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It's Been Said Before

By Orin Hargraves

It's Been Said Before "examines why certain phrases become clichés and why they should be avoided -- or why they still have life left in them."

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Sounds Fascinating

By J. C. Wells

How do you pronounce biopic, synod, and Breughel? - and why? Do our cake and archaic sound the same? Where does the stress go in stalagmite? What's odd about the word epergne? As a finale, the author writes a letter to his 16-year-old self.

Academic Paper

Title: Processing verb argument structure across languages: Evidence for shared representations in the bilingual lexicon
Author: Angeliki Salamoura
Institution: Research Centre for English and Applied Linguistics University of Cambridge
Author: John N. Williams
Institution: Research Centre for English and Applied Linguistics University of Cambridge
Linguistic Field: Psycholinguistics; Syntax
Abstract: Although the organization of first language (L1) and second language (L2) lexicosemantic information has been extensively studied in the bilingual literature, little evidence exists concerning how syntactic information associated with words is represented across languages. The present study examines the shared or independent nature of the representation of verb argument structure in the bilingual mental lexicon and the contribution of constituent order and thematic role information in these representations. In three production tasks, Greek (L1) advanced learners of English (L2) generated an L1 prime structure (Experiment 1: prepositional object [PO] and double object [DO] structures; Experiment 2: PO, DO, and intransitive structures; Experiment 3: PO, DO, locative, and "provide (someone) with (something)" structures) before completing an L2 target structure (PO or DO only). Experiment 1 showed L1-to-L2 syntactic priming; participants tended to reuse L1 structure when producing L2 utterances. Experiments 2 and 3 showed that this tendency was contingent on the combination of both syntactic structure and thematic roles up to the first postverbal argument. Based on these findings, we outline a model of shared representations of syntactic and thematic information for L1 and L2 verbs in the bilingual lexicon.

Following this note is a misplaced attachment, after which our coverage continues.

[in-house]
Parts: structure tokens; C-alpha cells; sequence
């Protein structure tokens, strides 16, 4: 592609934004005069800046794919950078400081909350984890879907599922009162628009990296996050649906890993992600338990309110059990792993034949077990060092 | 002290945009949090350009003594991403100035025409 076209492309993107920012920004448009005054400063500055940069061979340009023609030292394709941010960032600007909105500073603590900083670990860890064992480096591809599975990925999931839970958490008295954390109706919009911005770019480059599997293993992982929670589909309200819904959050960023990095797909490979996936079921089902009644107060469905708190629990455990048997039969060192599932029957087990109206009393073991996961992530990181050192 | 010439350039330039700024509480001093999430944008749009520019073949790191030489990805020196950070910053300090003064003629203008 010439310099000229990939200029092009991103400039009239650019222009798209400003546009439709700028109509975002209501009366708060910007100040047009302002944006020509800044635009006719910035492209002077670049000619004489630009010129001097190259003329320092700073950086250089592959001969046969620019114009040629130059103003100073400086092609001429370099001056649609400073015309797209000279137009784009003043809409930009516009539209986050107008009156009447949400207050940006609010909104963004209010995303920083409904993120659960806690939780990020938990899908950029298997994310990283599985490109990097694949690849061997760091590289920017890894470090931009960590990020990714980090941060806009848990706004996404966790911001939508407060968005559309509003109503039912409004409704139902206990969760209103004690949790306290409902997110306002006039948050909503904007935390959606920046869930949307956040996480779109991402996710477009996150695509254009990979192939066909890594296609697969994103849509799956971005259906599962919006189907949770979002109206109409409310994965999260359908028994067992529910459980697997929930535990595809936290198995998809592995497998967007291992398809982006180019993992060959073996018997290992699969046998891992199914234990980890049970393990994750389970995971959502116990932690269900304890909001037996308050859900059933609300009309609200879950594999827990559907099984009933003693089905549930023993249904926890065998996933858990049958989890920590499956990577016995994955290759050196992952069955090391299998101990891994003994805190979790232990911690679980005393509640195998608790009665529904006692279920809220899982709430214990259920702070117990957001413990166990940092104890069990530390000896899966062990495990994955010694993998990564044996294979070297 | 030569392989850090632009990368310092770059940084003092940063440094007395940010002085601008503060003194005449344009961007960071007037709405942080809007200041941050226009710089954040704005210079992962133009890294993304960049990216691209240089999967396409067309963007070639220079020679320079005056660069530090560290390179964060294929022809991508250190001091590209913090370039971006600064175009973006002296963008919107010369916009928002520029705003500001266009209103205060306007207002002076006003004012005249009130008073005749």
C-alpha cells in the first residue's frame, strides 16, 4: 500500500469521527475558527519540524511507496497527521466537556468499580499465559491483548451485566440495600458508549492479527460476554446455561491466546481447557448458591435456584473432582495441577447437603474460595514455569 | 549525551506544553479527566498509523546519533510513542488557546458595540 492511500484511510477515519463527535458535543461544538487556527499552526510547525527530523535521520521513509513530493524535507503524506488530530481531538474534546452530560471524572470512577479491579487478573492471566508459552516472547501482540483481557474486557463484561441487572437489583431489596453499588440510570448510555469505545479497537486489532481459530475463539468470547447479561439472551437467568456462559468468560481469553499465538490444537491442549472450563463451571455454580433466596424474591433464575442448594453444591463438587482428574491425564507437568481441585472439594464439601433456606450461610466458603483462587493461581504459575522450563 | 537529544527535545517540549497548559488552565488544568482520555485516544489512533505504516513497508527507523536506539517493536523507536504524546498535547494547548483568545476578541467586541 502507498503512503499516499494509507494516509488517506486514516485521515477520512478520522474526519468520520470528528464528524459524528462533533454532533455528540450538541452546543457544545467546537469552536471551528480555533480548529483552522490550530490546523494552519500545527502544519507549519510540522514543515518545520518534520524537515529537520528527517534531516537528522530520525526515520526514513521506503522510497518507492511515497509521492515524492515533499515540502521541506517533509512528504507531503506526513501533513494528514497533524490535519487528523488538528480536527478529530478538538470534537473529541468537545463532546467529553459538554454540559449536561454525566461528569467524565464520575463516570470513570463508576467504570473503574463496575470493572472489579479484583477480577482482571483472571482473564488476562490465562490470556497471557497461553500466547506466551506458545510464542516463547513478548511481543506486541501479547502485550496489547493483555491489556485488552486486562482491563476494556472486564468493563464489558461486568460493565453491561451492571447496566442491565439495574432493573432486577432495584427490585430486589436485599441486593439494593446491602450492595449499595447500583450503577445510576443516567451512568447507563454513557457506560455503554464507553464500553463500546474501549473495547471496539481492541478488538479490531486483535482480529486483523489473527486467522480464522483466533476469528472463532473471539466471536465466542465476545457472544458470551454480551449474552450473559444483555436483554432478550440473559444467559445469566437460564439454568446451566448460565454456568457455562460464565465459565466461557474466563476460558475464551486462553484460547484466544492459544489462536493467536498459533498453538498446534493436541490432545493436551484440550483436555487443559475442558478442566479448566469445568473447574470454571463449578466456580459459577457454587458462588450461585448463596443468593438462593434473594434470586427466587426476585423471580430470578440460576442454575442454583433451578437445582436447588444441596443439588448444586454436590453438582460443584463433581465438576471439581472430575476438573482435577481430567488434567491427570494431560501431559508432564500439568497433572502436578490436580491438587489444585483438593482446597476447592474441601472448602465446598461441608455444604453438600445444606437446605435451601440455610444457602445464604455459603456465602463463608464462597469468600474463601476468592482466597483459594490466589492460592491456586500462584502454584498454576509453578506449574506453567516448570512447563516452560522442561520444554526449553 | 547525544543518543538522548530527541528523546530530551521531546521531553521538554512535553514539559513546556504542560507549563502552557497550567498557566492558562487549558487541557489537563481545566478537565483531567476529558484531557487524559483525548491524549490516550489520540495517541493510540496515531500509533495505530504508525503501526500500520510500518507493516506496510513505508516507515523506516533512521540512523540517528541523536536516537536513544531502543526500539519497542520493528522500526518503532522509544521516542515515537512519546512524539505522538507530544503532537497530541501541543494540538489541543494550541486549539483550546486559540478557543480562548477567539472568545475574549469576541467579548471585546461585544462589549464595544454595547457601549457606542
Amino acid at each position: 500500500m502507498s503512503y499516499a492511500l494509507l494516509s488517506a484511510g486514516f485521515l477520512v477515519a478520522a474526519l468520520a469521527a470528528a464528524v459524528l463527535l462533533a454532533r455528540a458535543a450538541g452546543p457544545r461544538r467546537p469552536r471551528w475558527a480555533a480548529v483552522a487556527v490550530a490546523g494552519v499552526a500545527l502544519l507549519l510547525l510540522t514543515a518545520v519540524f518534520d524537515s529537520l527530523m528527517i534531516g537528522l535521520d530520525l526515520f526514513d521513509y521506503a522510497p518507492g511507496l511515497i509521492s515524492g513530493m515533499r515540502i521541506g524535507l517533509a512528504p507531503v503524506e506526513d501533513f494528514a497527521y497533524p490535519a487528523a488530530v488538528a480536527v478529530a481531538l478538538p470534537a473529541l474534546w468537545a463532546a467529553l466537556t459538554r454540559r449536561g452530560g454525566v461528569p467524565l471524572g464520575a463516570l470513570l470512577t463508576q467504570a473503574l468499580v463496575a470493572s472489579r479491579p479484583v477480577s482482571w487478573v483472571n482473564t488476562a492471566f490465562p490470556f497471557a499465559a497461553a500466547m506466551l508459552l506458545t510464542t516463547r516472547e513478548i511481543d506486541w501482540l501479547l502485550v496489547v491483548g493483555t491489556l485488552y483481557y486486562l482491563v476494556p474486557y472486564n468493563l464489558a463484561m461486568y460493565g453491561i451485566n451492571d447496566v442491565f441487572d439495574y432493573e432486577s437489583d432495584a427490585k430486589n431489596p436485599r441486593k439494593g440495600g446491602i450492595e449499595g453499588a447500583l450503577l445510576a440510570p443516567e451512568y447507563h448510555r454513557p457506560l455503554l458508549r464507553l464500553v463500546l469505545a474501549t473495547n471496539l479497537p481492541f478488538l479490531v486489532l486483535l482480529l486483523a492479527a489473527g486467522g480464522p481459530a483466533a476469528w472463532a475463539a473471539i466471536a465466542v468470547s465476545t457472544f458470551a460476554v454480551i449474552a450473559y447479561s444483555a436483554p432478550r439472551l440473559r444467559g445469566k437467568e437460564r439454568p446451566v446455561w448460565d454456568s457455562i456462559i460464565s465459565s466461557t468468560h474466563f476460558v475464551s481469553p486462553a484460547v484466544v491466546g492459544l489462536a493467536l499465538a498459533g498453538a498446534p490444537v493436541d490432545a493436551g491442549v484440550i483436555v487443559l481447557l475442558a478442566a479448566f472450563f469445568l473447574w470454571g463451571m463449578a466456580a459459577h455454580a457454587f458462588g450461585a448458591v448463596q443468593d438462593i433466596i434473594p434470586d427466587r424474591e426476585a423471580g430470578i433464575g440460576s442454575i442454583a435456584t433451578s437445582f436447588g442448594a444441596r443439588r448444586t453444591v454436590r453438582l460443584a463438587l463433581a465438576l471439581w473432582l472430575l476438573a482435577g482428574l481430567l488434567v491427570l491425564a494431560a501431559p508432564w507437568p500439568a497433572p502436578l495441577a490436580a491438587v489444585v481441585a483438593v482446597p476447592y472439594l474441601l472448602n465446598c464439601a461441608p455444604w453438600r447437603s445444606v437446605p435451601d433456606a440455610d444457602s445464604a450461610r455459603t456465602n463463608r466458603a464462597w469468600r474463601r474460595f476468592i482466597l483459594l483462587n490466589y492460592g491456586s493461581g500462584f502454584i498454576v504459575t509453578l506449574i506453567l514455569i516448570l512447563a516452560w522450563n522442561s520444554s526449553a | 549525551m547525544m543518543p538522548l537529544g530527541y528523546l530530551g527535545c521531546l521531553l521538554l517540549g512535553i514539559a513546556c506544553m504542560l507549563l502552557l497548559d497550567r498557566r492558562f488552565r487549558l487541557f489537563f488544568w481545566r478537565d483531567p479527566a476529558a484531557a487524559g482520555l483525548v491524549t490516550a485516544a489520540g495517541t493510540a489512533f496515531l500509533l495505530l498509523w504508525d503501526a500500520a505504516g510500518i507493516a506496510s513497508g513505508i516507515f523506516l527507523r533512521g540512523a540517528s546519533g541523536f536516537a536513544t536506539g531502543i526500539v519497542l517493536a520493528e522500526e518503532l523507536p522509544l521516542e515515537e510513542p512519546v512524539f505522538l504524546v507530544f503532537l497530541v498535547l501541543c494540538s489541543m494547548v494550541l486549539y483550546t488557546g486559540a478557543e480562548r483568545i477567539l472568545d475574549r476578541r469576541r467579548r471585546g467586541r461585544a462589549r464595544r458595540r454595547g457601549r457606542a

This article appears IN Applied Psycholinguistics Vol. 28, Issue 4.

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